This week’s update from John Tuma:
Celebrating Valentines Day and Energy
Valentines Day has come and gone again. While most people associate Valentines Day with chocolates, flowers, and sweethearts, I, on the other hand, associate the day with a political radical who actually put his political beliefs into action. Though the history of the priest Father Valentine is shrouded in some mystery, he has rightfully earned a reputation as one of the most popular saints.
Legend has it that in the third century Roman Emperor Claudius II decreed that a single man must not marry before and during military service because he thought it made them weak soldiers. Valentine felt that family, commitment, and love came before any decree of a warring emperor and was not afraid to put his beliefs into action. Father Valentine continued to perform marriage ceremonies. As a result, the emperor had him beheaded. But every February 14th he is remembered and beloved by us all or at least those who like chocolates and flowers.
Now I’m not asking you to lose your head over your political beliefs, but in the tradition of Valentine I am asking you to put your beliefs into political action and show up at the MEP Protect Our Great Outdoors Rally on Wednesday, February 21. Though some positive things have happened at the Capitol, there is still a great deal to be done. I have seen many political movements stall halfway through the legislative session due to a lack of momentum. Therefore, this rally comes at a very critical time for maintaining the green surge. Even though you will not lose your head, hopefully future generations will remember our efforts to protect the environment in the 2007 legislative session.
Though there have been challenges, the Legislature has made good progress this week. The Renewable Energy Standard (RES) passed out of all of its House committees this week and is set for floor action in the full House Monday evening. As reported earlier, there was a compromise reached with utilities through the Senate process. The Clean Energy Minnesota team was satisfied with the Senate language because it reached our goal of having 25% of our electricity come from good clean renewable sources by 2020 and it kept the more questionable renewable energy sources from counting towards a standard.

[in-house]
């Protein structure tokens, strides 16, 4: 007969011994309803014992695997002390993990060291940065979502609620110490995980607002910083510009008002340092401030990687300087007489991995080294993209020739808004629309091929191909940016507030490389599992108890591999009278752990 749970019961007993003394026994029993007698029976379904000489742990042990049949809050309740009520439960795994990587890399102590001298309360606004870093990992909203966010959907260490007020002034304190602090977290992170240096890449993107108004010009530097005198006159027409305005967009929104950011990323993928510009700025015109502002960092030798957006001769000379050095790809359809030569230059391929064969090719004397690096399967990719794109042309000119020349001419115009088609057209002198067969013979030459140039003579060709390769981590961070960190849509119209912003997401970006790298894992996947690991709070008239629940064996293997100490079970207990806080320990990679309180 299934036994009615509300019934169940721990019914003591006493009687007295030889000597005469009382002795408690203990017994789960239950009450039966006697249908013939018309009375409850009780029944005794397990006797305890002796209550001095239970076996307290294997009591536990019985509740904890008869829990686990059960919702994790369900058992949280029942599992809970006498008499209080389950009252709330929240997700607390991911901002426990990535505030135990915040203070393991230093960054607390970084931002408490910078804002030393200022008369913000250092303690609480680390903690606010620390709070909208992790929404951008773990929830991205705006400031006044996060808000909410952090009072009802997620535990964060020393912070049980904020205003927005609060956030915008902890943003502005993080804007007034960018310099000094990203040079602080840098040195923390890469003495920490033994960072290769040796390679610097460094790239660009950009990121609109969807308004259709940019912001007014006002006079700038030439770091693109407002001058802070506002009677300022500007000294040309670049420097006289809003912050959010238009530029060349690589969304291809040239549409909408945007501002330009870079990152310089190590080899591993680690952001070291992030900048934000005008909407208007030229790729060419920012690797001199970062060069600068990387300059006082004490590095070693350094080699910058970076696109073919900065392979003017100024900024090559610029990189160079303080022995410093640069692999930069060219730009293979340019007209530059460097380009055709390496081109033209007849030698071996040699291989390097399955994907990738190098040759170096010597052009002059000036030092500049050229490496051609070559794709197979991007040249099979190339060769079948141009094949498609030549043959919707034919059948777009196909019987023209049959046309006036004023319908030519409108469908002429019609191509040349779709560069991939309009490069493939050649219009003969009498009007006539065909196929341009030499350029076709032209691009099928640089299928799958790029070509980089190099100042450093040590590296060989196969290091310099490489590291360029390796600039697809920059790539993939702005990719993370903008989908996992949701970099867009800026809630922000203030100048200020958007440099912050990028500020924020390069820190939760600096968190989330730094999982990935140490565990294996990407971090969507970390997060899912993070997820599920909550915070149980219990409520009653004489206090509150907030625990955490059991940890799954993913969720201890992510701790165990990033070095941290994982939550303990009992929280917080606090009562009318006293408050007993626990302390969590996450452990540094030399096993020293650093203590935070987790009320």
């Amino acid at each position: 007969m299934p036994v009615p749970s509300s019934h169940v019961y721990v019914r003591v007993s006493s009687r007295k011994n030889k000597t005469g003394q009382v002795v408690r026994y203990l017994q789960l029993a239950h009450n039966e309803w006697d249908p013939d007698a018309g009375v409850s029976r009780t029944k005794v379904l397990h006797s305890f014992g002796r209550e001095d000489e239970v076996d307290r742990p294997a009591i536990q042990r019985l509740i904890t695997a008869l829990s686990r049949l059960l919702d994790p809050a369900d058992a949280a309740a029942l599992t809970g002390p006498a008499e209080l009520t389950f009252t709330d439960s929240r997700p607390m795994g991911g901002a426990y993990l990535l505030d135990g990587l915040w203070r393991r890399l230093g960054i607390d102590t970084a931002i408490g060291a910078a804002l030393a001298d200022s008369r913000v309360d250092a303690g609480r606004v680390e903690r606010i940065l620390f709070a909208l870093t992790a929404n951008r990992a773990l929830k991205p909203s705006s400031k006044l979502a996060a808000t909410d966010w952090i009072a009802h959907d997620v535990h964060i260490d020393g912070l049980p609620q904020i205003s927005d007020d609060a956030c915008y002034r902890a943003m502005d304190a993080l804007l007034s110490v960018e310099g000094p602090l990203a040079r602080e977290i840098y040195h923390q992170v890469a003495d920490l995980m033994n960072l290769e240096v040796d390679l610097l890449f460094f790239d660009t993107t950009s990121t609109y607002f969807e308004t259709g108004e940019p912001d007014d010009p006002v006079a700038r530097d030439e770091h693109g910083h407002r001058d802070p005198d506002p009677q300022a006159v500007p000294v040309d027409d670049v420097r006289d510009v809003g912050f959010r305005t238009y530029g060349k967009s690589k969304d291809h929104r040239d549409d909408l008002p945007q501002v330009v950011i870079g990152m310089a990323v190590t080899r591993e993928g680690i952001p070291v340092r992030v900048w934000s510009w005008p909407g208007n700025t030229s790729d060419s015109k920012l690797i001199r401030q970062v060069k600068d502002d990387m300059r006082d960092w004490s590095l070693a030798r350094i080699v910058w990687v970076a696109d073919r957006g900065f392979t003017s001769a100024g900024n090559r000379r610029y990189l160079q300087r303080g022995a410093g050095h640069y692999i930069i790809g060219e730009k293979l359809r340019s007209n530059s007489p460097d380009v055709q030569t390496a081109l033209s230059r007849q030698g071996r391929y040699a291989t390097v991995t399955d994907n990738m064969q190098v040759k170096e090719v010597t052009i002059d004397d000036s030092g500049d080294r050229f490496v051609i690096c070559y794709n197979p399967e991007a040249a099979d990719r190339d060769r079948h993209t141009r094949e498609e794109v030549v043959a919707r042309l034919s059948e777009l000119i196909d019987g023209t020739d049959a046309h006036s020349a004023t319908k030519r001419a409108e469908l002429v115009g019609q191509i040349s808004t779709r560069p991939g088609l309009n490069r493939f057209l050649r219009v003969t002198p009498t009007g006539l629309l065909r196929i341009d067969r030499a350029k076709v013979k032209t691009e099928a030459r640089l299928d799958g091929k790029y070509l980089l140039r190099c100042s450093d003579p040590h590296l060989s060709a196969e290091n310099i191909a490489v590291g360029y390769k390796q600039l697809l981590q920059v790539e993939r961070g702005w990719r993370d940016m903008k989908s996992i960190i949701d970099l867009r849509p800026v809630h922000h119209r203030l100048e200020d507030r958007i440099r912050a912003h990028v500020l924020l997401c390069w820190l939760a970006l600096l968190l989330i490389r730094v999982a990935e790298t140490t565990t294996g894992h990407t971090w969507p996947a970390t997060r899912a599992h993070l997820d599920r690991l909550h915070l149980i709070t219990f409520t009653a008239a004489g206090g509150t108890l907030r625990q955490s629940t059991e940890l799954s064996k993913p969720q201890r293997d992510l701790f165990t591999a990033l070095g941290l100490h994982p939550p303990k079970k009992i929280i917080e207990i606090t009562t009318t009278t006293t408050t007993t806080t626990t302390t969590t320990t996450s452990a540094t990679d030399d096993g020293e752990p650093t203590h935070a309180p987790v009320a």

Prior to this week, there was some question as to whether the House was going to accept the language from the Senate compromise. At the Monday hearing in the House Energy Policy and Finance Division that question was answered quickly when the House author, Rep. Aaron Peterson (DFL-Appleton), accepted the Senate bill and language. He urged the committee to pass the bill without amendments and send it on to the Governor for his signature. The House Republicans in the committee did offer several amendments that were defeated. I believe they simply needed to remind themselves they were in the minority which they did repeatedly with success when all their amendments were defeated. (note from Jon: for those who don’t know Tuma’s background, he spent most, if not all, of his time in the Minnesota legislature in the minority as part of the House Republican Caucus)
I have to say as an old political veteran that I was very impressed with how well Rep. Peterson and the committee chair, Bill Hilty (DFL-Finlayson), handled the situation. As a first-time chair, this was the opening big test on how Rep. Hilty will be able to handle difficult issues. He ran the committee with grace, but with a clear conviction of where he was going. With other major energy issues ahead of us that will present even greater challenges, Chairman Hilty’s show of firm leadership with his committee is a positive sign.
A couple of those major tasks in front of the Legislature will be the passage of the Global Warming Mitigation Act and the Next Generation of Biofuels initiative which have now been introduced in both bodies. The Global Warming Mitigation Act of 2007 in the Senate is SF192 chief authored by Sen. Ellen Anderson (DFL-St. Paul) and in the House it is HF375 chief authored by Rep. Maria Ruud (DFL-Minnetonka). The next generation of biofuels legislation in the Senate is SF480 authored by Sen. Gary Kubly (DFL – Granite Falls) and in the House it is HF589 authored by Rep. Aaron Peterson. These bills will receive fast action in both bodies due to the fact that they will have to travel through many committees. The next-generation biofuels bills will have their first hearings next Monday at 12:30 in the House Agriculture Policy Committee and on next Tuesday at 3 p.m. in the Senate Agriculture Policy Committee.
Remember, be my Valentine by showing up Wednesday at the Protect Our Great Outdoors Rally next Wednesday.